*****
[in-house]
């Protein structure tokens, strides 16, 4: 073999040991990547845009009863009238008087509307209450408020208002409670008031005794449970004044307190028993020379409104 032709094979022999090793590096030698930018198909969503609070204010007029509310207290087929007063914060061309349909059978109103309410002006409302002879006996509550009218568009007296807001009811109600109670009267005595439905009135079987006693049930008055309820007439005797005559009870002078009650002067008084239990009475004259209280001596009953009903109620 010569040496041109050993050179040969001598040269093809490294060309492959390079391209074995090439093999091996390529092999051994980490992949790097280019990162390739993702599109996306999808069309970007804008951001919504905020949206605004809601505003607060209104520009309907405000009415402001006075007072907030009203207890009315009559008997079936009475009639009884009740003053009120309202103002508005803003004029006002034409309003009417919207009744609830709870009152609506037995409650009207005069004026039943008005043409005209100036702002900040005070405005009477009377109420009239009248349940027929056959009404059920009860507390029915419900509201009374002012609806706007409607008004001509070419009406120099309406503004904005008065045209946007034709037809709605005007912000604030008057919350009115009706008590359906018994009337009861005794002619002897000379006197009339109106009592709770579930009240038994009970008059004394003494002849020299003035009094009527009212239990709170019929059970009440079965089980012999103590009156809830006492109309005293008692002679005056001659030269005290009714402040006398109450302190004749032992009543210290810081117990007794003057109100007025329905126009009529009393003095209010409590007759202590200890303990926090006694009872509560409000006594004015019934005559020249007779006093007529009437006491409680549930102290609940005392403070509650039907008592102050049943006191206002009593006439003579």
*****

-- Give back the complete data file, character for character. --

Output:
[in-house]
């Protein structure tokens, strides 16, 4: 073999040991990547845009009863009238008087509307209450408020208002409670008031005794449970004044307190028993020379409104 032709094979022999090793590096030698930018198909969503609070204010007029509310207290087929007063914060061309349909059978109103309410002006409302002879006996509550009218568009007296807001009811109600109670009267005595439905009135079987006693049930008055309820007439005797005559009870002078009650002067008084239990009475004259209280001596009953009903109620 010569040496041109050993050179040969001598040269093809490294060309492959390079391209074995090439093999091996390529092999051994980490992949790097280019990162390739993702599109996306999808069309970007804008951001919504905020949206605004809601505003607060209104520009309907405000009415402001006075007072907030009203207890009315009559008997079936009475009639009884009740003053009120309202103002508005803003004029006002034409309003009417919207009744609830709870009152609506037995409650009207005069004026039943008005043409005209100036702002900040005070405005009477009377109420009239009248349940027929056959009404059920009860507390029915419900509201009374002012609806706007409607008004001509070419009406120099309406503004904005008065045209946007034709037809709605005007912000604030008057919350009115009706008590359906018994009337009861005794002619002897000379006197009339109106009592709770579930009240038994009970008059004394003494002849020299003035009094009527009212239990709170019929059970009440079965089980012999103590009156809830006492109309005293008692002679005056001659030269005290009714402040006398109450302190004749032992009543210290810081117990007794003057109100007025329905126009009529009393003095209010409590007759202590200890303990926090006694009872509560409000006594004015019934005559020249007779006093007529009437006491409680549930102290609940005392403070509650039907008592102050049943006191206002009593006439003579």